>> especially in showing Python interactions like this:
>>
>>      >>> print "hello world"
>>      hello world
>>
>> I can't imagine trying to author the above in an HTML/XML based format,
>
> it's spelled
>
> >>> print "hello world"
>     hello world
>
> in HTML.

What about XHTML?
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Re: status of development documentation

Fredrik Lundh
Aahz wrote:

> >>      >>> print "hello world"
> >>      hello world
> >>
> >> I can't imagine trying to author the above in an HTML/XML based format,
> >
> > it's spelled
> >
> > >>> print "hello world"
> >     hello world
> >
> > in HTML.
>
> What about XHTML?

same thing.

not that I understand why anyone would author in XHTML, though.

</F>



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Re: status of development documentation

Torsten Bronger
Hallöchen!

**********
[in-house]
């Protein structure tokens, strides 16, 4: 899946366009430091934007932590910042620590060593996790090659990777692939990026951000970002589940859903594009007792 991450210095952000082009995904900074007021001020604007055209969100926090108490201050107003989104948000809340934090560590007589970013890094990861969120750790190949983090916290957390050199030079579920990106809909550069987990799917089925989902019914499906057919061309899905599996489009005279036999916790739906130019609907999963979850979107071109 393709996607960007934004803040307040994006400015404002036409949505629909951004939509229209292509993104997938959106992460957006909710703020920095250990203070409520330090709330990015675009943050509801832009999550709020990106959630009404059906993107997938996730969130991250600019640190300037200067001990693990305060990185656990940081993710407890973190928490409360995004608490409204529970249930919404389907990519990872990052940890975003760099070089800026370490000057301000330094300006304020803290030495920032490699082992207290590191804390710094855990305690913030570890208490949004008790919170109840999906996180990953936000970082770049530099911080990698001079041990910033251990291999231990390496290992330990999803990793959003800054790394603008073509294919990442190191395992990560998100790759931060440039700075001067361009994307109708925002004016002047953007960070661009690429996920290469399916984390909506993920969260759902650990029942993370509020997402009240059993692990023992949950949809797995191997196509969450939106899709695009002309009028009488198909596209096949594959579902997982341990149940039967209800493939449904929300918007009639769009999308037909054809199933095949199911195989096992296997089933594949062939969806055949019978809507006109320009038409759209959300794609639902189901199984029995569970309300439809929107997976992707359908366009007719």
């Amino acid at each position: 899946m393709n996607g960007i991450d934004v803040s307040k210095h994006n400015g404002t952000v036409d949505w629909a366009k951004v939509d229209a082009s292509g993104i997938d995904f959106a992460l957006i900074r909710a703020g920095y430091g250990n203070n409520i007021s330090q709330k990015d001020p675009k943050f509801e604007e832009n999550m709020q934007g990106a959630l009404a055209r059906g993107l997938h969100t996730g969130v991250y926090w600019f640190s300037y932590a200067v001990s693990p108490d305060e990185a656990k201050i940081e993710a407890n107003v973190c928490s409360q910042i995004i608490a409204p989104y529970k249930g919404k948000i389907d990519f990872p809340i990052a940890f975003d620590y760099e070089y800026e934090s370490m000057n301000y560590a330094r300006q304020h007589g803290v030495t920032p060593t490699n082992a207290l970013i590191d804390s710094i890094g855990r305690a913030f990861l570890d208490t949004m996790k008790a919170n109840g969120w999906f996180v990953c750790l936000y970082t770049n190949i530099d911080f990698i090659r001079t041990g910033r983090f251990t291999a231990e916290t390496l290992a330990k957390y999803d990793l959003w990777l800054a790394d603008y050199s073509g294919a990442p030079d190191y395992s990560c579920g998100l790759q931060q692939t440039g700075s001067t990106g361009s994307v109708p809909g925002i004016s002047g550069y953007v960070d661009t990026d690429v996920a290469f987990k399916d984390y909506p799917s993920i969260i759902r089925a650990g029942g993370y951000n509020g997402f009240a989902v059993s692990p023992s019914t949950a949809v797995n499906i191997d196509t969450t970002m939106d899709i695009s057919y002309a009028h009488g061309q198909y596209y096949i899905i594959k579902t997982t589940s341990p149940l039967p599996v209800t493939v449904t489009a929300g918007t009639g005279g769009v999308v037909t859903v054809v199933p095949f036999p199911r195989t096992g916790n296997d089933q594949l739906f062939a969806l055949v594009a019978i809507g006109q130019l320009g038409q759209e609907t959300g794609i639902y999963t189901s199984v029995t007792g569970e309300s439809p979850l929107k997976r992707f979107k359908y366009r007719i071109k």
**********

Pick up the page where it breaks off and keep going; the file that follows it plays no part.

"Fredrik Lundh" <[hidden email]> writes:

> [...]
>
> not that I understand why anyone would author in XHTML, though.

Because you can use XSLT on it.

Tschö,
Torsten.

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Re: status of development documentation

Fredrik Lundh
Torsten Bronger wrote:

> > not that I understand why anyone would author in XHTML, though.
>
> Because you can use XSLT on it.

    tidy -asxml -n source | xsltengine

</F>



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Re: status of development documentation

Torsten Bronger
Hallöchen!

"Fredrik Lundh" <[hidden email]> writes:

> Torsten Bronger wrote:
>
>>> not that I understand why anyone would author in XHTML, though.
>>
>> Because you can use XSLT on it.
>
>     tidy -asxml -n source | xsltengine

I would have to add that to every processing line in my batch
scripts.  Just to avoid some slashes?  Anyway ... a minor question.

Tschö,
Torsten.

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Re: status of development documentation

Fredrik Lundh
Torsten Bronger wrote:

> I would have to add that to every processing line in my batch
> scripts.  Just to avoid some slashes?

no, to avoid unnecessary syntax errors in your XSLT processor.  a
HTML parser is more tolerant than an XML parser, and tidy is more
tolerant than an ordinary HTML parser.

</F>